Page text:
“One of many. It is love,” the queen explained. “No man can rise to create life without a lover, and neither can the river.” She saw that Selene didn’t understand, so she continued, “Before the dark god Set cut Osirus into pieces, he first drowned the good god of grain in the Nile. Here at Philae, on these very river banks is where Isis first wept for her murdered husband. This is where she brought him back to life with her magic. The spirit of Osiris lives here now, in the depths of the river. Here, he waits for his love, for Isis, and each year he swells to make love to her.”

“And she comes to him as Egypt’s queen…”

“Just so,” Cleopatra said, removing her amethyst ring–a gift from Antony, a wedding ring, though Octavian’s propagandists claimed otherwise. “And so, no matter which man you take into your heart, when it comes to the land you rule, you must always love it like a faithful wife. Today we will meet the Nile and make tribute to it, like a bride to a bridegroom.”

“I’m too little to be a bride,” Selene pointed out.

Cleopatra sighed at her daughter’s innocence. “Not for long, My Sweet. One day, you’ll be a beautiful maiden, then a loving mother, and then, hopefully, a wise old crone. But of these three, it’s your life as a mother that will serve Egypt best.”

“And please the king,” Selene said.

“No.” Cleopatra stiffened. “Have a child for Isis, for Egypt and for yourself before you do it to please any man. Your children will be rulers, and their divine ichor come to them through their mother’s milk–no matter who their father might be.”

“But what of the divine Julius?”

What of him, indeed? Oh, the heartbreak! But, Cleopatra stilled her heart. There was still Caesarion, there was still Egypt, and there were her little twins, from whom the whole world expected great things.

“I loved Gaius,” Cleopatra said with as matter-of-fact a tone as she could muster when speaking of Caesar. “But I loved him too much. I stayed too long as a mortal with Caesar in Rome, and without me, the Nile fell below the cubits of death and my people suffered. It was a mistake I’ll never make again.”

With that, the queen allowed her servants to lower her down the ladder until she was standing in the shallows. The mud of the Nile was like silken bed sheets beneath her feet. The river was as warm as a lotus scented bath, and as the frogs sang their chorus, heka tingled at Cleopatra’s fingertips. Feeling the magic flowing through her, the queen held her arms out to her daughter.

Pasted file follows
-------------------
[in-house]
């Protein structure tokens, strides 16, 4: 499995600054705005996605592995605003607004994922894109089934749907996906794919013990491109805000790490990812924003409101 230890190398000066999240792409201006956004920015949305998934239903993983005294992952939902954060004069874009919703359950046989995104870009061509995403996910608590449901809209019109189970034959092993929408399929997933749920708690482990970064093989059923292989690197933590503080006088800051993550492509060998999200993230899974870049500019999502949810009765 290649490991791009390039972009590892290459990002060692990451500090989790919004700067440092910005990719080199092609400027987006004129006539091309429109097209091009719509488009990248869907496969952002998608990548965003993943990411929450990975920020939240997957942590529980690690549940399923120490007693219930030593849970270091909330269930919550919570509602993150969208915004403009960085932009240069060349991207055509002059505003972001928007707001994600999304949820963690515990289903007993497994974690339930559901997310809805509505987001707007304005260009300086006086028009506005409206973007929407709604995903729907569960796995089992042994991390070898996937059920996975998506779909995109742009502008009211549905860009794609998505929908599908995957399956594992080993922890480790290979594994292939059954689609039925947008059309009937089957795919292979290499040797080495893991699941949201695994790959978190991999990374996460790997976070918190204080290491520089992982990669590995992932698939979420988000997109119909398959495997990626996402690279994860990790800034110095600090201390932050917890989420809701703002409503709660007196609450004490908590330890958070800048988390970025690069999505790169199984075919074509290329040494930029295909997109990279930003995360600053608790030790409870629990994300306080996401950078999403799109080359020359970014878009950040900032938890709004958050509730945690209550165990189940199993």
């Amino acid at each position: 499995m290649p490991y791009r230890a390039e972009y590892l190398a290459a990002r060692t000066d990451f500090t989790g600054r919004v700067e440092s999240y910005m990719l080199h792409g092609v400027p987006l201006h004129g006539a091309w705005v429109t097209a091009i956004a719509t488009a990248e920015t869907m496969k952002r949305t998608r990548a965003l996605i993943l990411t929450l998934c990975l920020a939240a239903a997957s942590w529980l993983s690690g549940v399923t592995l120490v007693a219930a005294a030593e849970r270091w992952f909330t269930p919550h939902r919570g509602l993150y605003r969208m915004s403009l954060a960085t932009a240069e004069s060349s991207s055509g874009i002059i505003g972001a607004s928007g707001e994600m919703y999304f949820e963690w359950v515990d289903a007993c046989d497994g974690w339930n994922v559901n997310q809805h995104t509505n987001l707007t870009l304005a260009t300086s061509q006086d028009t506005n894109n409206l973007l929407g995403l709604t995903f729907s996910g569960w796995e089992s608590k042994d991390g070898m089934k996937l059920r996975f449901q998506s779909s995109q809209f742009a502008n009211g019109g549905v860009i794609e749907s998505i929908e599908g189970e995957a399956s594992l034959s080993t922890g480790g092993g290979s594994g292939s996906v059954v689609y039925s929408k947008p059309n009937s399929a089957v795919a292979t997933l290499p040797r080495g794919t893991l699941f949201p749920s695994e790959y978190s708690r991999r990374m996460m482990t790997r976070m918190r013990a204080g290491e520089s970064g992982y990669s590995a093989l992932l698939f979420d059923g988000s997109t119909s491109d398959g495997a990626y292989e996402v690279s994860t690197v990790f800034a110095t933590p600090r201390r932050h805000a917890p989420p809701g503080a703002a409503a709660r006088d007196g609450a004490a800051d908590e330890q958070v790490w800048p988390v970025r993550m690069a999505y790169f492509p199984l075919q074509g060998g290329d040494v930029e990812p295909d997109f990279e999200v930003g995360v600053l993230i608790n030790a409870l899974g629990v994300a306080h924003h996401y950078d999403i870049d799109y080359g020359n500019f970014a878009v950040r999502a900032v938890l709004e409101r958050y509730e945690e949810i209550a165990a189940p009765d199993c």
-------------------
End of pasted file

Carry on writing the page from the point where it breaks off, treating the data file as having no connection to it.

“Come, Selene. Meet Osirus.”

Selene lingered at the side of the barge, unwilling to come down the ladder even when the servants encouraged her into the river. It was only when Cleopatra commanded it that the girl leapt with a splash. Her little feet didn’t reach the bottom, and she flailed in the water until the queen caught her under the arms. “Shhh, Selene. You carry Isis with you wherever you go, but you’ve been promised to Egypt. The Nile waits here, pining for your love. For your surrender and rapturous embrace.”

With that, the queen loosened her hold, knowing the little girl would have to swim on her own. Already, the Nile’s green waves lapped at Cleopatra’s consciousness, drawing her into the marshy reeds of a waking dream where life teemed.

“She is the resurrection.,” Cleopatra prayed. “She brings life from death. She gives to her kingdom an heir, she gives to her people their daily sustenance, and she gives Isis an embodiment on earth for Osiris to love.”

Cleopatra saw the frog and the minnows, the life-giving silt settling onto the fields beyond, and everywhere she turned in the water, the birds flocked and water lilies blossomed. With her fingers, she traced lazy circles into the river bringing fish leaping to the surface. She passed dried brown foliage as she made her way to shore, and it sprouted green with life again. She gazed upon the washed up carcass of a snake and it arose, coiled and shimmering. It was an Egyptian cobra and its hood swelled for her like the phallus of an eager lover.

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*Stephanie will be giving away a KINDLE version of Lily of the Nile to one lucky commenter! Winner will be picked at RANDOM once the spotlight is over! Be sure to leave your E-mail address with your comment so we may contact you should you win!* 


Angela Johnson said...

Wow, this excerpt was so smooth, so lush, so vibrant. The mythology, descriptions etc, were fascinating without being obtrusive or distracting. If this is an example of a cut scene, I can't wait to read the book.

angela (at)

Unknown said...

Thank you Angela! It hurt me to cut it but you know how it goes ;)

Tore923 said...

Thanks for the giveaway. Please enter me in contest.

Paisley Kirkpatrick said...

I can post today - blogger wouldn't let me in yesterday.

I love the history of Egypt and just know I will love yur story. Best of luck with lots of sales.

Nice to meet you.

Chicks of Characterization said...

I want to THANK Stephanie Dray, for hanging out with us all week!

It was a pleasure getting to know, her and learning more about Lily of the Nile!

I loved the Excerpts and the deleted scene! Which was so good I hate the thought that it had to be cut! But thats how it goes in the writing world!

Stephanie, we wish you ALL THE BEST!!!!

Andrea :O)

Unknown said...

It was my absolute pleasure!